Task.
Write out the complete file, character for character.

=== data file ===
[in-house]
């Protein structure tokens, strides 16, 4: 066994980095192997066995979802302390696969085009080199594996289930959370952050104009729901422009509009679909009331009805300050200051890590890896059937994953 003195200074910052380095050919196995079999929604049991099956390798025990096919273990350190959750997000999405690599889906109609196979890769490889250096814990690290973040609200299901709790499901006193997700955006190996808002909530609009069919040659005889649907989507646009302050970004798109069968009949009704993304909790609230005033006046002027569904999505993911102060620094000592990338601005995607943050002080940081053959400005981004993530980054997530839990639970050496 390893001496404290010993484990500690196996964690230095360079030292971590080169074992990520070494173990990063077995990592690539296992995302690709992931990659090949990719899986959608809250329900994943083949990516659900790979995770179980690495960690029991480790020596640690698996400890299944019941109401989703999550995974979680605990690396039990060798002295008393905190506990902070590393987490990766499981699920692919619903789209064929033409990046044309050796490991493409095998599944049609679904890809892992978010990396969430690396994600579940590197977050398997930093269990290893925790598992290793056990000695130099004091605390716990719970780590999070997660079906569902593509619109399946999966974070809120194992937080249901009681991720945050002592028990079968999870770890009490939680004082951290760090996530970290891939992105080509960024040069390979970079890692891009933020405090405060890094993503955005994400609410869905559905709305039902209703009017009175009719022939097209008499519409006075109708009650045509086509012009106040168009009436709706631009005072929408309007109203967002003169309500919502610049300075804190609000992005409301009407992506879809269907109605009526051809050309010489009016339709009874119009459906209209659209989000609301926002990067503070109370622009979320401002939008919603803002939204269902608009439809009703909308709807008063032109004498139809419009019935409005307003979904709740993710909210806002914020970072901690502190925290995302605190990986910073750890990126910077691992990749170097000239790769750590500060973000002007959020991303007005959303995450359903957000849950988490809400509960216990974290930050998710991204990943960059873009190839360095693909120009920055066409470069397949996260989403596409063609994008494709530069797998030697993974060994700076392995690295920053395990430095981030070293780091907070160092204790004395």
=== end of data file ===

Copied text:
[in-house]
């Protein structure tokens, strides 16, 4: 066994980095192997066995979802302390696969085009080199594996289930959370952050104009729901422009509009679909009331009805300050200051890590890896059937994953 003195200074910052380095050919196995079999929604049991099956390798025990096919273990350190959750997000999405690599889906109609196979890769490889250096814990690290973040609200299901709790499901006193997700955006190996808002909530609009069919040659005889649907989507646009302050970004798109069968009949009704993304909790609230005033006046002027569904999505993911102060620094000592990338601005995607943050002080940081053959400005981004993530980054997530839990639970050496 390893001496404290010993484990500690196996964690230095360079030292971590080169074992990520070494173990990063077995990592690539296992995302690709992931990659090949990719899986959608809250329900994943083949990516659900790979995770179980690495960690029991480790020596640690698996400890299944019941109401989703999550995974979680605990690396039990060798002295008393905190506990902070590393987490990766499981699920692919619903789209064929033409990046044309050796490991493409095998599944049609679904890809892992978010990396969430690396994600579940590197977050398997930093269990290893925790598992290793056990000695130099004091605390716990719970780590999070997660079906569902593509619109399946999966974070809120194992937080249901009681991720945050002592028990079968999870770890009490939680004082951290760090996530970290891939992105080509960024040069390979970079890692891009933020405090405060890094993503955005994400609410869905559905709305039902209703009017009175009719022939097209008499519409006075109708009650045509086509012009106040168009009436709706631009005072929408309007109203967002003169309500919502610049300075804190609000992005409301009407992506879809269907109605009526051809050309010489009016339709009874119009459906209209659209989000609301926002990067503070109370622009979320401002939008919603803002939204269902608009439809009703909308709807008063032109004498139809419009019935409005307003979904709740993710909210806002914020970072901690502190925290995302605190990986910073750890990126910077691992990749170097000239790769750590500060973000002007959020991303007005959303995450359903957000849950988490809400509960216990974290930050998710991204990943960059873009190839360095693909120009920055066409470069397949996260989403596409063609994008494709530069797998030697993974060994700076392995690295920053395990430095981030070293780091907070160092204790004395």